Sum the values in a list of dictionaries in Python

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Borislav Hadzhiev

Last updated: Jul 3, 2022

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Sum the values in a list of dictionaries in Python #

To sum the values in a list of dictionaries:

  1. Use a generator expression to iterate over the list.
  2. On each iteration, access the current dictionary at the specific key.
  3. Pass the generator expression to the sum() function.
main.py
from collections import Counter # ✅ sum values in list of dictionaries for specific dict key list_of_dicts = [ {'name': 'Alice', 'salary': 100}, {'name': 'Bob', 'salary': 100}, {'name': 'Carl', 'salary': 100}, ] total = sum(d['salary'] for d in list_of_dicts) print(total) # 👉️ 300 # --------------------------------------------- # ✅ sum values in list of dictionaries for all dict keys list_of_dicts_2 = [ {'id': 1, 'salary': 100}, {'id': 2, 'salary': 100}, {'id': 3, 'salary': 100}, ] my_dict = Counter() for d in list_of_dicts_2: for key, value in d.items(): my_dict[key] += value # 👇️ Counter({'salary': 300, 'id': 6}) print(my_dict) total = sum(my_dict.values()) print(total) # 👉️ 306

We used a generator expression to iterate over the list of dictionaries.

main.py
list_of_dicts = [ {'name': 'Alice', 'salary': 100}, {'name': 'Bob', 'salary': 100}, {'name': 'Carl', 'salary': 100}, ] total = sum(d['salary'] for d in list_of_dicts) print(total) # 👉️ 300
Generator expressions are used to perform some operation for every element, or select a subset of elements that meet a condition.

On each iteration, we access the specific dict key to get the corresponding value and return the result.

The sum function takes an iterable, sums its items from left to right and returns the total.

The sum function takes the following 2 arguments:

NameDescription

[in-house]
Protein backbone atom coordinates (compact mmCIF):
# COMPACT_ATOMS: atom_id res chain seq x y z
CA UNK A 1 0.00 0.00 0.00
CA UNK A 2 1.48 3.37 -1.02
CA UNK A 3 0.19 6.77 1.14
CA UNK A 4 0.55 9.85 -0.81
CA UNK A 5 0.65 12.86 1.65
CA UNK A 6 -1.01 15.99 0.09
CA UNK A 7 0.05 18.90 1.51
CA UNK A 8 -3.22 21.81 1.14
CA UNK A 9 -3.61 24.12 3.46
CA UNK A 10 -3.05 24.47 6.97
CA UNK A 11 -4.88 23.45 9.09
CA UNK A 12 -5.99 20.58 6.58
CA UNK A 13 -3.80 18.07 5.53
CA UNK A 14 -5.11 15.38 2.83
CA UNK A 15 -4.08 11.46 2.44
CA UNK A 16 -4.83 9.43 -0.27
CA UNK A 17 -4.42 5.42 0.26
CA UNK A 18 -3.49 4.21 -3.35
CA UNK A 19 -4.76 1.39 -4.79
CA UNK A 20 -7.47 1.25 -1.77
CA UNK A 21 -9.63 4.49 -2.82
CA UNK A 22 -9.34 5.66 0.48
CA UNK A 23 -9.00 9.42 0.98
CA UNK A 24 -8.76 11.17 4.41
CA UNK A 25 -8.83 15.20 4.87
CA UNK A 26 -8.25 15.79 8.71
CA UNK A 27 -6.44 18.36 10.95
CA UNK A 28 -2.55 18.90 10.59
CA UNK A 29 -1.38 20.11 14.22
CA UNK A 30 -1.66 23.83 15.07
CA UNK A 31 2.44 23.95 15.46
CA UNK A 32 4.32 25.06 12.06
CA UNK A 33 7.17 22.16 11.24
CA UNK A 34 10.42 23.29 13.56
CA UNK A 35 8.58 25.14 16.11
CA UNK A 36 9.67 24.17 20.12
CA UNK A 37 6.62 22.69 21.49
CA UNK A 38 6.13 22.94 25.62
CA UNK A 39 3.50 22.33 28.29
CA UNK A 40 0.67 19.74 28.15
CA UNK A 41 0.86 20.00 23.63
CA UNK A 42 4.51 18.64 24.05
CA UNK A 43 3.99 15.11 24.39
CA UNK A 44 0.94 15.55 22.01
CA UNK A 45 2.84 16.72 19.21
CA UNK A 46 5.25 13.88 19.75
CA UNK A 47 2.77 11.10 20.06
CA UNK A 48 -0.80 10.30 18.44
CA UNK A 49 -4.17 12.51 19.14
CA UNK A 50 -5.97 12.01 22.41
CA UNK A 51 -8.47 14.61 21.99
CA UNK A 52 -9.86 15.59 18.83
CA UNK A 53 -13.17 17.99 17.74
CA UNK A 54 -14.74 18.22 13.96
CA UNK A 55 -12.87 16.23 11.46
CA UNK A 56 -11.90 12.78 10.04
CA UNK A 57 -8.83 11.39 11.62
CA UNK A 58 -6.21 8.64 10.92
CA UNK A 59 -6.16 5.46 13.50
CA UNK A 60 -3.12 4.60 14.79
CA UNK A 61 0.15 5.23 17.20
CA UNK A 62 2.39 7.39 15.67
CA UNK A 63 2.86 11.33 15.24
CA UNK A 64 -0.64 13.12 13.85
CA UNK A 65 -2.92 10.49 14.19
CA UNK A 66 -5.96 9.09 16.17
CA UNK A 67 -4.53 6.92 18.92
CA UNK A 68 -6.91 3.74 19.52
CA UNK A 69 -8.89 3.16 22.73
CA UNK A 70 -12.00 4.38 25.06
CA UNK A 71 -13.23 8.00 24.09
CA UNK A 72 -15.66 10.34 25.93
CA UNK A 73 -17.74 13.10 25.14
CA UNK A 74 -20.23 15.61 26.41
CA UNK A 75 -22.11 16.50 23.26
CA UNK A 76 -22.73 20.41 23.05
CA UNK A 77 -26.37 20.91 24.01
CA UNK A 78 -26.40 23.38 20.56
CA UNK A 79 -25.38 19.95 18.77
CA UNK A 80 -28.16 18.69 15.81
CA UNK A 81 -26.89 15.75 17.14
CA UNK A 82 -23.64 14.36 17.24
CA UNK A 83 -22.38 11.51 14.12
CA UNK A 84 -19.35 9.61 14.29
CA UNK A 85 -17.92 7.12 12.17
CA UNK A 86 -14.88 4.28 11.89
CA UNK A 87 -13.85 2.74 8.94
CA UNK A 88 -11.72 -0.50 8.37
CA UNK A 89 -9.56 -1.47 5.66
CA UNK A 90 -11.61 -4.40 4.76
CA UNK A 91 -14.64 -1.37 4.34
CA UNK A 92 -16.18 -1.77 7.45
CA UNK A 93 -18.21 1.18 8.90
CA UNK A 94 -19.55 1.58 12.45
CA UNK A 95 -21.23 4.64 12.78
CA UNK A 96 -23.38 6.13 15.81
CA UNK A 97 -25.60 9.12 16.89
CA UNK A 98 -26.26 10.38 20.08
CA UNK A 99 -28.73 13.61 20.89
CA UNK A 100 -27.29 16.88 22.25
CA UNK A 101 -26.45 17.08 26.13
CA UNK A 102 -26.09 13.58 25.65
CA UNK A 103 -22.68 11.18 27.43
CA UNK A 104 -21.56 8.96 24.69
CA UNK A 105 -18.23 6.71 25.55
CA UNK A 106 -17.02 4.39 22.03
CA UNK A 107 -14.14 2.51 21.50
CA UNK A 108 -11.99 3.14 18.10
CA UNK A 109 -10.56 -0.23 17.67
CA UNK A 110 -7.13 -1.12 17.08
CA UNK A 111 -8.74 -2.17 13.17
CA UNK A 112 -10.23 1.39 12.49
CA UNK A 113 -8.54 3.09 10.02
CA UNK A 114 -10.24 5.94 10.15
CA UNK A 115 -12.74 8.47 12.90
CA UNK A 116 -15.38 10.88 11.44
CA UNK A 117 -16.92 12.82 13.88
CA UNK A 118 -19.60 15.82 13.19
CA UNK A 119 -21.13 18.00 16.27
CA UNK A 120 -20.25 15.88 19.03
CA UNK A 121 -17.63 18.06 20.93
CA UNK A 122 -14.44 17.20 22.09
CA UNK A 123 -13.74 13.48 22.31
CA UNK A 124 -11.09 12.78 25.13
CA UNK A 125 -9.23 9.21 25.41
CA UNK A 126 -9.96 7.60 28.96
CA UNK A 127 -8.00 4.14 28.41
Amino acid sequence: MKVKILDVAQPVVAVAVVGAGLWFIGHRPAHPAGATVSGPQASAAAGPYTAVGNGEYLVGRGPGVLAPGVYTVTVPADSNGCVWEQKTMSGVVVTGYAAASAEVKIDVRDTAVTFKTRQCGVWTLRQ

iterablethe iterable whose items to sum
startsums the start value and the items of the iterable. sum defaults to 0 (optional)

If you need to sum the values in a list of dictionaries for all dictionary keys, use the Counter class.

main.py
from collections import Counter list_of_dicts_2 = [ {'id': 1, 'salary': 100}, {'id': 2, 'salary': 100}, {'id': 3, 'salary': 100}, ] my_dict = Counter() for d in list_of_dicts_2: for key, value in d.items(): my_dict[key] += value # 👇️ Counter({'salary': 300, 'id': 6}) print(my_dict) total = sum(my_dict.values()) print(total) # 👉️ 306

The Counter class from the collections module is a subclass of the dict class.

The class is a basically mapping of key-count pairs.

The values are allowed to be any integer (including zero and negative numbers).

The outer for loop in the example iterates over the list of dictionaries.

The inner loop iterates over the items of the current dictionary.

The dict.items method returns a new view of the dictionary's items ((key, value) pairs).

main.py
list_of_dicts_2 = [ {'id': 1, 'salary': 100}, {'id': 2, 'salary': 100}, {'id': 3, 'salary': 100}, ] # 👇️ dict_items([('id', 1), ('salary', 100)]) print(list_of_dicts_2[0].items())

On each iteration of one of the nested dictionaries, we update the key-count pair in the central Counter object.

The result is the sum of the values of all dictionary keys in the list of dictionaries.

Here is the complete code snippet.

main.py
from collections import Counter list_of_dicts_2 = [ {'id': 1, 'salary': 100}, {'id': 2, 'salary': 100}, {'id': 3, 'salary': 100}, ] my_dict = Counter() for d in list_of_dicts_2: for key, value in d.items(): my_dict[key] += value # 👇️ Counter({'salary': 300, 'id': 6}) print(my_dict) total = sum(my_dict.values()) print(total) # 👉️ 306
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